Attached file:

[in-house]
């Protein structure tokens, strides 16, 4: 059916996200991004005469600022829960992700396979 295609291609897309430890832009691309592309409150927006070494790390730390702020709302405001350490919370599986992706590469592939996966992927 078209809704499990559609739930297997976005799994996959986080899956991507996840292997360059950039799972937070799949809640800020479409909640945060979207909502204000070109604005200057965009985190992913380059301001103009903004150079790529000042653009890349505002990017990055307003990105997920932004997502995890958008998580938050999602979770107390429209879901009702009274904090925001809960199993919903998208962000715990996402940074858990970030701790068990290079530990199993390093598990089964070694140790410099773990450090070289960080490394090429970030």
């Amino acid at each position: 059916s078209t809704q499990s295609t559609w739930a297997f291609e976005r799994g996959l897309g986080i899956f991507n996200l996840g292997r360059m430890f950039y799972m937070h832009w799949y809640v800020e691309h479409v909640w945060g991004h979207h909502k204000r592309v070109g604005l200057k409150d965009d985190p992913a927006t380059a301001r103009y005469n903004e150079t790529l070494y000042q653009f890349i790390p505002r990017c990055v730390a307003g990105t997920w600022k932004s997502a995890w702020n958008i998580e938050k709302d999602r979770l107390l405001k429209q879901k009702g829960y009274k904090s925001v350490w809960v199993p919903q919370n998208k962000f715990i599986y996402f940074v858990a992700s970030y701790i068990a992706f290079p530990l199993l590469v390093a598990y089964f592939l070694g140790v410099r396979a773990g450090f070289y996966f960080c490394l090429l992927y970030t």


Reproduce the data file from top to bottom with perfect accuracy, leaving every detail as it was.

[in-house]
């Protein structure tokens, strides 16, 4: 059916996200991004005469600022829960992700396979 295609291609897309430890832009691309592309409150927006070494790390730390702020709302405001350490919370599986992706590469592939996966992927 078209809704499990559609739930297997976005799994996959986080899956991507996840292997360059950039799972937070799949809640800020479409909640945060979207909502204000070109604005200057965009985190992913380059301001103009903004150079790529000042653009890349505002990017990055307003990105997920932004997502995890958008998580938050999602979770107390429209879901009702009274904090925001809960199993919903998208962000715990996402940074858990970030701790068990290079530990199993390093598990089964070694140790410099773990450090070289960080490394090429970030």
């Amino acid at each position: 059916s078209t809704q499990s295609t559609w739930a297997f291609e976005r799994g996959l897309g986080i899956f991507n996200l996840g292997r360059m430890f950039y799972m937070h832009w799949y809640v800020e691309h479409v909640w945060g991004h979207h909502k204000r592309v070109g604005l200057k409150d965009d985190p992913a927006t380059a301001r103009y005469n903004e150079t790529l070494y000042q653009f890349i790390p505002r990017c990055v730390a307003g990105t997920w600022k932004s997502a995890w702020n958008i998580e938050k709302d999602r979770l107390l405001k429209q879901k009702g829960y009274k904090s925001v350490w809960v199993p919903q919370n998208k962000f715990i599986y996402f940074v858990a992700s970030y701790i068990a992706f290079p530990l199993l590469v390093a598990y089964f592939l070694g140790v410099r396979a773990g450090f070289y996966f960080c490394l090429l992927y970030t």